Replied to How to plan a workshop in 10 steps | Open Thinkering by an author (Open Thinkering)

I was helping someone plan a workshop today. While I was no expert in the content, it made me realise there’s a common structure I’ve come to use.

Doug, what I like about your list is the importance of getting people to do something. Whether it be a presentation or workshop, I often find this the biggest challenge, to create purposeful opportunities for participants to actually participate.
Replied to Waving the Asynchronous Flag (CogDogBlog)

Do people think of asynchronous as adrift, alone in space? There’s every reason to feel a sense of conversation in a place of being in different times there, exchange, that can be every bit as engaging as being there exactly together.

Alan, this reminds me of Dave White’s discussion of lectures and the need to create moments of shared presence to facilitate new connections. We worry so much about the presentation of information and forget about learning opportunities. The problem is that for some this is not the work that matters, however I would argue that it is the work that often makes the biggest difference.
Replied to

An interesting conversation that reminds me of a post I wrote a few years ago reflecting on presentations as well as Presentation Zen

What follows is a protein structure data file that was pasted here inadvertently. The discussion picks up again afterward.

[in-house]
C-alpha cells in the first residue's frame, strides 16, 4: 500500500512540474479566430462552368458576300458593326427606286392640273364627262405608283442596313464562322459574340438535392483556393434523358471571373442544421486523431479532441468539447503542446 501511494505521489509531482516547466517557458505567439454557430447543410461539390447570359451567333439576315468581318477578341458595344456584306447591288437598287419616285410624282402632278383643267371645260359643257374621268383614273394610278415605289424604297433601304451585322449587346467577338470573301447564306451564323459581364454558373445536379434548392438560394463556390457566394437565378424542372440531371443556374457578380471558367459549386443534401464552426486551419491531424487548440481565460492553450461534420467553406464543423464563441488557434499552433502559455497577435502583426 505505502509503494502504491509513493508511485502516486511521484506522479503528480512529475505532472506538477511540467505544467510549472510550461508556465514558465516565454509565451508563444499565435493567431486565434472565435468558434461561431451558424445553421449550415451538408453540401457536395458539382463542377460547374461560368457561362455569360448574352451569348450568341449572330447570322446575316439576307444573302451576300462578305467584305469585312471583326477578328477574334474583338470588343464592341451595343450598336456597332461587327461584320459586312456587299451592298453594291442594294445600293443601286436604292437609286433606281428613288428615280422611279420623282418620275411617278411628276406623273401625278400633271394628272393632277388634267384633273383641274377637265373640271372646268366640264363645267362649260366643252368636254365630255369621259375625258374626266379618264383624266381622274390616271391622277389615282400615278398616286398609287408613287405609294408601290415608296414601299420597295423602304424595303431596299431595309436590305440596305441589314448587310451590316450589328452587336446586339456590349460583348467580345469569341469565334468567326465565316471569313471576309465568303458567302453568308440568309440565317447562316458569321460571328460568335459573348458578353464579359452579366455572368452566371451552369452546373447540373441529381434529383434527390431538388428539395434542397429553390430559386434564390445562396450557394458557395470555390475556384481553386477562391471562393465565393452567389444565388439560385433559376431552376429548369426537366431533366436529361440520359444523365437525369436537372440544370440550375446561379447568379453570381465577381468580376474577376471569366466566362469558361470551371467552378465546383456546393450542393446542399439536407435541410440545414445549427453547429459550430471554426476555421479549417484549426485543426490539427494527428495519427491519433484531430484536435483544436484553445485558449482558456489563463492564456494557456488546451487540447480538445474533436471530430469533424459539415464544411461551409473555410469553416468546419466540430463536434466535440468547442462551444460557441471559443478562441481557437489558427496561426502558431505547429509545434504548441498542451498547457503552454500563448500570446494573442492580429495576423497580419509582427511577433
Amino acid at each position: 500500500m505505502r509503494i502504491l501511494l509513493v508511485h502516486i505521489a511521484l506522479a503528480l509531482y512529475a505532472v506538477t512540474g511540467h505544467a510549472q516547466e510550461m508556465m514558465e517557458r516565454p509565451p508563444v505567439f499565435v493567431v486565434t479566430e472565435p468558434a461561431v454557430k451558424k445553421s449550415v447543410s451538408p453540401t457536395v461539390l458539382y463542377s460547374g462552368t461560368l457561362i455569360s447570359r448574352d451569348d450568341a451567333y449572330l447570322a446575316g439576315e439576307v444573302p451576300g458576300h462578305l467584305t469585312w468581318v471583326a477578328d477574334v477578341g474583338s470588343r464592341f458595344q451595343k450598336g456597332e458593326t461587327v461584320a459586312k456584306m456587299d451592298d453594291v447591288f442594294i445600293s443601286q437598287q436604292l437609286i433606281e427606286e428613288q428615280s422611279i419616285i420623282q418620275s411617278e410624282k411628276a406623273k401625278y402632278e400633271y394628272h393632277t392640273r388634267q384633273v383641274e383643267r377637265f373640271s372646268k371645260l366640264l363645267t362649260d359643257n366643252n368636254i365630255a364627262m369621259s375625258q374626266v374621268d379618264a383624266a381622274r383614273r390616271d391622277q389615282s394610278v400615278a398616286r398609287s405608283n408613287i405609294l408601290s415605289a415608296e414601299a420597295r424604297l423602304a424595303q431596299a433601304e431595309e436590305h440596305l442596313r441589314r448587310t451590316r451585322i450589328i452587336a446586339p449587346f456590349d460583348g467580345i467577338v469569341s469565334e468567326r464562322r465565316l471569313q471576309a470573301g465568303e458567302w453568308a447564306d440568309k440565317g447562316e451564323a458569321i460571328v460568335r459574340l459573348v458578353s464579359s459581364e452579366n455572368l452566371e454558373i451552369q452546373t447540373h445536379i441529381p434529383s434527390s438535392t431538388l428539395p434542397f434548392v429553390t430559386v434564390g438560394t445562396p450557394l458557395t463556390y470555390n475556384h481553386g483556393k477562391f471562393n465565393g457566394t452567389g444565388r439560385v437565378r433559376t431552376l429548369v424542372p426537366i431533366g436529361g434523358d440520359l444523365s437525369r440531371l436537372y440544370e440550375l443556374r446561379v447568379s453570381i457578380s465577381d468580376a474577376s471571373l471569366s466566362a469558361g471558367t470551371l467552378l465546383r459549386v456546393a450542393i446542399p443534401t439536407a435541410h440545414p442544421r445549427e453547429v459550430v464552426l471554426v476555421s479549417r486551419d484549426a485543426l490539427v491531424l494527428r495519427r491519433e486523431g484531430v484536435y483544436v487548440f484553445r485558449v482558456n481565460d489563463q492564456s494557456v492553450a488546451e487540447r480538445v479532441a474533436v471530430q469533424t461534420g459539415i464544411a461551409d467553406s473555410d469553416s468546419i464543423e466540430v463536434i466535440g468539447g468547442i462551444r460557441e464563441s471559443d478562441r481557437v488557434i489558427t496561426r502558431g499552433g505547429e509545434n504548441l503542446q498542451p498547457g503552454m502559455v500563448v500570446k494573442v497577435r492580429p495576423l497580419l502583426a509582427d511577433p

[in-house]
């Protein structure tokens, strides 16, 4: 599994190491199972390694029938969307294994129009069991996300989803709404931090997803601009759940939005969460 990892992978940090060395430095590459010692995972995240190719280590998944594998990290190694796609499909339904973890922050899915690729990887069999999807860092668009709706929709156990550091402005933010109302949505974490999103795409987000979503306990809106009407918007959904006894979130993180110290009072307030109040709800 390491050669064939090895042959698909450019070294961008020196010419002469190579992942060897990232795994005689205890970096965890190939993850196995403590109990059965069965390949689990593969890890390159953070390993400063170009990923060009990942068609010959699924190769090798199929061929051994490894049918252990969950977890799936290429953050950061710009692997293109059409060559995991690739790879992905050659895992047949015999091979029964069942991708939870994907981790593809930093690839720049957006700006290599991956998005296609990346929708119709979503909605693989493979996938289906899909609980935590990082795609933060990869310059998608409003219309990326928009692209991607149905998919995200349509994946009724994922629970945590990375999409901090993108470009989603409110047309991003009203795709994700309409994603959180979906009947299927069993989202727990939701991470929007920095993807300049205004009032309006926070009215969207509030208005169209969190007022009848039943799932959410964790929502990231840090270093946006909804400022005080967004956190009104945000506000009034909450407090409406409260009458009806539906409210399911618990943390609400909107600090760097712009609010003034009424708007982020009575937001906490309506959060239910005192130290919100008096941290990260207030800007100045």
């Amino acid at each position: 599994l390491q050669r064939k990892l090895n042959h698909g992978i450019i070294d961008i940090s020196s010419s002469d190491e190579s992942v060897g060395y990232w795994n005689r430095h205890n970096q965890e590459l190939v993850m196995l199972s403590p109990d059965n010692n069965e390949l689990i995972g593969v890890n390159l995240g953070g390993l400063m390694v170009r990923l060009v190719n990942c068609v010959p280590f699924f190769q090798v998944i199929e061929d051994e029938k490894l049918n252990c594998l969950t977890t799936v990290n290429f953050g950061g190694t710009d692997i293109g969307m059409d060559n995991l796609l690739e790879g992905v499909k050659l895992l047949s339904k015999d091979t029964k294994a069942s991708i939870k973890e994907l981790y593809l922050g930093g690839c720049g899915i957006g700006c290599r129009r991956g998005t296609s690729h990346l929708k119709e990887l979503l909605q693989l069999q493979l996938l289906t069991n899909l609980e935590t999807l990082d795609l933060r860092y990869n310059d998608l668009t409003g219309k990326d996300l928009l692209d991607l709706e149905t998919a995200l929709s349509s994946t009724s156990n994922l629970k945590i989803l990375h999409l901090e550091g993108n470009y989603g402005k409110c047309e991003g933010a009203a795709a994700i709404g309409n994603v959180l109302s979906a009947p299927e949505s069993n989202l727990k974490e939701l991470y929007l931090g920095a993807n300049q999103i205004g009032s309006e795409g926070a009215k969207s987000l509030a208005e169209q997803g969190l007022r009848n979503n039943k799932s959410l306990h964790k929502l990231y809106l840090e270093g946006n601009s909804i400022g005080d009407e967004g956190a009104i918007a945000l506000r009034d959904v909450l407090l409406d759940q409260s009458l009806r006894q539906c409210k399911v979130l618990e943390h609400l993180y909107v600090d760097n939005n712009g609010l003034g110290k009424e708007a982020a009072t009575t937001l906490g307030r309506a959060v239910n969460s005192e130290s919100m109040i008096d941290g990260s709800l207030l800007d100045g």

Bookmarked 12 tips for great speaking (steve-wheeler.co.uk)

If you are lucky enough to be invited to address an audience of your peers at a conference, a lot will depend on what you say and the manner in which you say it. You want your speech to be memorable, inspiring and thought provoking. You’ll also need to be convincing if you want to put your arguments across effectively. So I’ll share some of the top tips I recommend for keynote speakers.

Steve Wheeler provides some useful tips and reflections on the art of the keynote. They include use humour, minimal text, engage with your audience, don’t speak too quickly, repeat key points and only stick to three of them. In part, this reminds me of Presentation Zen and the idea of a minimalist slidedeck. Although not necessarily about ‘keynotes’, Andrew Denton recently shared some tips for a better conversation that I think relate to this conversation, including be respectful and empathise with the interviewee (or audience).